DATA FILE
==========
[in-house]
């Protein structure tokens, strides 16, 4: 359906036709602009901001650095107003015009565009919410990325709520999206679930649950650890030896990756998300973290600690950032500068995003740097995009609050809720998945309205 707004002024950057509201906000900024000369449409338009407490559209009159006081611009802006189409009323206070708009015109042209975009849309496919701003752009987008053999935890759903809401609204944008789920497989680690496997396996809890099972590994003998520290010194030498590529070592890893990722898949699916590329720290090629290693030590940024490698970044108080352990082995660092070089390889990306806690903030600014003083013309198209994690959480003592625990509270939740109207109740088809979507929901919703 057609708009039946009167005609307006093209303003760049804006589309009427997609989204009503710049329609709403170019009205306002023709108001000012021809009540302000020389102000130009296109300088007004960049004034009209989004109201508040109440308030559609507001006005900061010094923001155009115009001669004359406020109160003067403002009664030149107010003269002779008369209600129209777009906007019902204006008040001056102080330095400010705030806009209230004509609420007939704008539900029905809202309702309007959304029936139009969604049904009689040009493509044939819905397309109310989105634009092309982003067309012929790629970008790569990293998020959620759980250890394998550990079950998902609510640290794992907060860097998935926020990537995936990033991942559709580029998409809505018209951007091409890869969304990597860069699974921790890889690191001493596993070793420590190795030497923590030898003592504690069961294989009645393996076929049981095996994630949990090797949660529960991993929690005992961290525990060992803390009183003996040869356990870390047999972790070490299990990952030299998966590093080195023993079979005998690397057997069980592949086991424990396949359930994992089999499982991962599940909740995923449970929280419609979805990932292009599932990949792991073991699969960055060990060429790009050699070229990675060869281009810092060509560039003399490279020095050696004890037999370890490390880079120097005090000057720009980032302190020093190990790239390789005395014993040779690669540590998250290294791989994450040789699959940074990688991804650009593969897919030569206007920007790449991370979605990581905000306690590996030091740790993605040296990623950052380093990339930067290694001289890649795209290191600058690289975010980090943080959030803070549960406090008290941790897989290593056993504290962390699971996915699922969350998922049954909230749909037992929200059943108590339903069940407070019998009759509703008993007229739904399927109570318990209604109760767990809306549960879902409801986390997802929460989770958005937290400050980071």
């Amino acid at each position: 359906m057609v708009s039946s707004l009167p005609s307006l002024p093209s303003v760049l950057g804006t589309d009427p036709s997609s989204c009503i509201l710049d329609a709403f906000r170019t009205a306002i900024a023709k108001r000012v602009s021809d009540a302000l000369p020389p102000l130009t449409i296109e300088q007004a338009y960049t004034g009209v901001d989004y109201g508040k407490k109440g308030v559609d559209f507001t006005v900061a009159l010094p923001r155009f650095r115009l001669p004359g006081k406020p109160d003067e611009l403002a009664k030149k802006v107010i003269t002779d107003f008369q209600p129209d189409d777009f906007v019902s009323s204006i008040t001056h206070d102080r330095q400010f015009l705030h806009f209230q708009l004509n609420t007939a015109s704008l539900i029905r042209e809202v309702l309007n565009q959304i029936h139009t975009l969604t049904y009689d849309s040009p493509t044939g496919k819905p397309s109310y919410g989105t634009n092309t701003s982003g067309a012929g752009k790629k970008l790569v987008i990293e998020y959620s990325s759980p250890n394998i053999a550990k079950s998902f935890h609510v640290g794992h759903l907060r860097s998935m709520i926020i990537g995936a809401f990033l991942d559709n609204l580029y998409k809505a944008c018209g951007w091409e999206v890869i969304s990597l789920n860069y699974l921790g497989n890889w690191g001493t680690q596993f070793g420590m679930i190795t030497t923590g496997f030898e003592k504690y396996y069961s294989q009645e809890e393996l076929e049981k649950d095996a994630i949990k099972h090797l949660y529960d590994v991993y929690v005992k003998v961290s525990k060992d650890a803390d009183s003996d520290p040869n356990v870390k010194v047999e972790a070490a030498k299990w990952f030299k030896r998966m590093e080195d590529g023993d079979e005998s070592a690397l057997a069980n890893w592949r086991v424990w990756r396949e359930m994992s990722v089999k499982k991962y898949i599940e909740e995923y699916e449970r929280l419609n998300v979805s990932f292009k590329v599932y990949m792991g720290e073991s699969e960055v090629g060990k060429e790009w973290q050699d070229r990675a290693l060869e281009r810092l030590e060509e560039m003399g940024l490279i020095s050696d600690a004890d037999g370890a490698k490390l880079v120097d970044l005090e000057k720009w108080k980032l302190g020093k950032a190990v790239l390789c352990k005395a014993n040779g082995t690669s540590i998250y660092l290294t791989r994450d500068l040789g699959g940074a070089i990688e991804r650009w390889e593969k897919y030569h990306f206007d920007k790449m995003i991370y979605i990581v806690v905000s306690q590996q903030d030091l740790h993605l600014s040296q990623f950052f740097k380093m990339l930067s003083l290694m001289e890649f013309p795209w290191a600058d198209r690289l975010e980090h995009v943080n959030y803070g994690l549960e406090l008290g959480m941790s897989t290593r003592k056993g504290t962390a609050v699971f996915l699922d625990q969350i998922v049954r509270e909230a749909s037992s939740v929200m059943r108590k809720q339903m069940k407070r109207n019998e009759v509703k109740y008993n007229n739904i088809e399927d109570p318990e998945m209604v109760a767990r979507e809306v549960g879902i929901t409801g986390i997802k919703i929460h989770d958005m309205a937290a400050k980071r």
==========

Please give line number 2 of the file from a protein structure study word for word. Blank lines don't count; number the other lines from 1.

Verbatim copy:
């Protein structure tokens, strides 16, 4: 359906036709602009901001650095107003015009565009919410990325709520999206679930649950650890030896990756998300973290600690950032500068995003740097995009609050809720998945309205 707004002024950057509201906000900024000369449409338009407490559209009159006081611009802006189409009323206070708009015109042209975009849309496919701003752009987008053999935890759903809401609204944008789920497989680690496997396996809890099972590994003998520290010194030498590529070592890893990722898949699916590329720290090629290693030590940024490698970044108080352990082995660092070089390889990306806690903030600014003083013309198209994690959480003592625990509270939740109207109740088809979507929901919703 057609708009039946009167005609307006093209303003760049804006589309009427997609989204009503710049329609709403170019009205306002023709108001000012021809009540302000020389102000130009296109300088007004960049004034009209989004109201508040109440308030559609507001006005900061010094923001155009115009001669004359406020109160003067403002009664030149107010003269002779008369209600129209777009906007019902204006008040001056102080330095400010705030806009209230004509609420007939704008539900029905809202309702309007959304029936139009969604049904009689040009493509044939819905397309109310989105634009092309982003067309012929790629970008790569990293998020959620759980250890394998550990079950998902609510640290794992907060860097998935926020990537995936990033991942559709580029998409809505018209951007091409890869969304990597860069699974921790890889690191001493596993070793420590190795030497923590030898003592504690069961294989009645393996076929049981095996994630949990090797949660529960991993929690005992961290525990060992803390009183003996040869356990870390047999972790070490299990990952030299998966590093080195023993079979005998690397057997069980592949086991424990396949359930994992089999499982991962599940909740995923449970929280419609979805990932292009599932990949792991073991699969960055060990060429790009050699070229990675060869281009810092060509560039003399490279020095050696004890037999370890490390880079120097005090000057720009980032302190020093190990790239390789005395014993040779690669540590998250290294791989994450040789699959940074990688991804650009593969897919030569206007920007790449991370979605990581905000306690590996030091740790993605040296990623950052380093990339930067290694001289890649795209290191600058690289975010980090943080959030803070549960406090008290941790897989290593056993504290962390699971996915699922969350998922049954909230749909037992929200059943108590339903069940407070019998009759509703008993007229739904399927109570318990209604109760767990809306549960879902409801986390997802929460989770958005937290400050980071």